Microsoft contributes open-source code to Samba

Microsoft has contributed source code under the GPLv3 to Samba, the file server software that enables Linux servers to share files with Windows PCs. No, I'm not making this up.
Written by Steven Vaughan-Nichols, Senior Contributing Editor

Freak snowstorm reported in hell. Tea party agrees Obama is the best candidate for 2012 presidential election. Microsoft submits open-source code under the GPLv3 to Samba. Those are all pretty unlikely, but Microsoft really did submit code to the Samba file server open-source project.

This might not strike you as too amazing. After all, Microsoft has supported some open-source projects at CodePlex for some time now and they will work with some other projects such as the Python and PHP languages and the Drupal content management system (CMS). But, Samba, Samba is different. They're an old Microsoft enemy.

Samba, itself, is a set of Windows interoperability programs that provide secure, stable and fast file and print services for all client operating systems that use the Server Message Block (SMB)/Common Internet File System (SMB/CIFS) protocol. As such Samba is used to seamlessly integrate Linux/Unix servers and desktops into Active Directory (AD) networks using the Winbind daemon. In common usage, Samba is on almost every network attached storage (NAS) device that ships today. In short, Samba enables Linux to rival Windows Server on workgroups.

In fact, it was Samba on Linux that took Linux from being an edge server, used for Web serving and e-mail, to being an infrastructure server. With Samba, Linux delivers the bread and butter of file and print serving that every business needs in millions of companies.

Since Samba began in 1992, Microsoft has been well, less than happy, with its server rival. But, every since Microsoft lost an anti-trust case in the European Union and was forced to open its network protocols to Samba in 2007, Microsoft has ever so slowly been getting along better with Samba.

But, even so it came as a surprise when on October 10th, when Stephen A. Zarko of Microsoft's Open Source Technology Center, gave Samba some proof of concept code for extended protection (channel and service binding) for Firefox and Samba for NT LAN Manager (NTLM) authentication. That's one small step for open source, one giant leap for Samba/Windows interoperability.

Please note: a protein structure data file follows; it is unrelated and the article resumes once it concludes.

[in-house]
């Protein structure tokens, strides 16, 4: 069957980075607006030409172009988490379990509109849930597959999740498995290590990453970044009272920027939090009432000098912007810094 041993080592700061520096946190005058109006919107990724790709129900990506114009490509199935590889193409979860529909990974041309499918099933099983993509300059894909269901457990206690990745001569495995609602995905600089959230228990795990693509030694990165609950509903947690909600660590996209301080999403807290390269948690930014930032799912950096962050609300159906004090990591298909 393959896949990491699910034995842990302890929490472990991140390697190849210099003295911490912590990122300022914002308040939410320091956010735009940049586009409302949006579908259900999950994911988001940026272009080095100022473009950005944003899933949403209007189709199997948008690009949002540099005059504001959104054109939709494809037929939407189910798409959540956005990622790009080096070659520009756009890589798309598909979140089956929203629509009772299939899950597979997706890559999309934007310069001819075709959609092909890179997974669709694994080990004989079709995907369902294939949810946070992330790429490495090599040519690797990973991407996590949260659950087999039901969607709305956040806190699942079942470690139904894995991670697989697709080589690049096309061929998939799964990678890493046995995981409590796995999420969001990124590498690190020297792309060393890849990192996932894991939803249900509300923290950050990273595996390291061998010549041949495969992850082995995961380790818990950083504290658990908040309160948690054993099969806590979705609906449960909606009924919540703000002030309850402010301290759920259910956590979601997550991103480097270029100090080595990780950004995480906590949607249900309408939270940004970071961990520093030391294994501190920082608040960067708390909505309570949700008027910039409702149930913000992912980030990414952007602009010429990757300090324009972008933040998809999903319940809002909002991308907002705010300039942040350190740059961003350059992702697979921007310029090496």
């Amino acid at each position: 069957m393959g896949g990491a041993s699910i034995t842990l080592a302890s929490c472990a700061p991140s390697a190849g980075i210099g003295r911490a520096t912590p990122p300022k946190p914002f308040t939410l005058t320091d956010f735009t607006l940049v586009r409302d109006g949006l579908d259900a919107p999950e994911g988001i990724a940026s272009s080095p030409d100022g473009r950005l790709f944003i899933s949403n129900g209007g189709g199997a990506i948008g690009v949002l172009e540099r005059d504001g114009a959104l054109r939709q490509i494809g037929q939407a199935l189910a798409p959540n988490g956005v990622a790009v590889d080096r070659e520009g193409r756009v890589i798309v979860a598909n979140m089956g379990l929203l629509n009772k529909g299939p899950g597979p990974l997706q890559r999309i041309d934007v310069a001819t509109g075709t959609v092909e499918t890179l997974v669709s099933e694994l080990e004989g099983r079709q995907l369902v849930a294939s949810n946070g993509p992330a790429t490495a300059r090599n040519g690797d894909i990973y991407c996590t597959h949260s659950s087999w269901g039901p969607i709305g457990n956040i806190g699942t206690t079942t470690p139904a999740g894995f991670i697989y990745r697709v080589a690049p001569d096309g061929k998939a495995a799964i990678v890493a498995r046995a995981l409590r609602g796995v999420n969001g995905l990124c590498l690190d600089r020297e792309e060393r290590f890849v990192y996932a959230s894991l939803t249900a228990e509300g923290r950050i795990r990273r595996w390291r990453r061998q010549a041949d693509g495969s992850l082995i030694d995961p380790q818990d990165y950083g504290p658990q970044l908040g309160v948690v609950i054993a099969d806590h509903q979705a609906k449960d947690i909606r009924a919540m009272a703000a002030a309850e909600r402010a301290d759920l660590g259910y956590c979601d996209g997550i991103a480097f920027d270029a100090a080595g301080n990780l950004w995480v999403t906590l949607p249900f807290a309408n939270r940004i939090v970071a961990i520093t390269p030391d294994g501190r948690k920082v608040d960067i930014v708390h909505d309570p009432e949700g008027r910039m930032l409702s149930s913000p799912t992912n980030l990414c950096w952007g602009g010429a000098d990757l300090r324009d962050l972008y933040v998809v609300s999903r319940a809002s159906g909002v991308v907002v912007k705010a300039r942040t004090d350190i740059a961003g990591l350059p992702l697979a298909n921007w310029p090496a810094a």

As Chris Hertel of the Samba Team wrote, "A few years back, a patch submission from coders at Microsoft would have been amazing to the point of unthinkable, but the battles are mostly over and times have changed. We still disagree on some things such as the role of software patents in preventing the creation of innovative software; but Microsoft is now at the forefront of efforts to build a stronger community and improve interoperability in the SMB world."

Hertel continued, "Most people didn't even notice the source of the contribution. That's how far things have come in the past four-ish years. ...but some of us saw this as a milestone, and wanted to make a point of expressing our appreciation for the patch and the changes we have seen."

Jeremy Allison, one of Samba's leaders and a software engineer at Google Open Source Programs Office told me that he was "really pleased. It does show that Microsoft now consider us part of the landscape they inhabit, and cooperating with us is a really good sign that engineering-wise they understand Free Software/Open Source is a really good thing that can help them also (not to put words in their mouth, but I think recent work from them on Hadoop [An Apache open-source framework for reliable, scalable, distributed computing] and others have shown this).

That said, "Sending code to Samba is a big deal due to historical legacy of the EU lawsuit, and shows that Microsoft is becoming a mature member of the OSS [open source software] ecosystem," said Allison.

He continued, "Now if they'd only stop threatening OSS over patents, and just tried to make money with it the same way everyone else does by building it into products (they're nearly there I think), I think we could finally bury the hatchet :-)."

"But," Allison concluded, "I want to be fair to the guys who sent the patch, that's another department in Microsoft (the one who is suing people :-). These guys are in the OSS-lab in Microsoft and they're great!"

OK, I was wrong. One amazing thing hasn't happened. Two amazing things have happened. First, Microsoft has contributed code of its own free will to a former enemy, Samba. And, second, one of Samba leaders and a well-known champion of open-source software is saying that people at Microsoft are great. It's a day of miracles!

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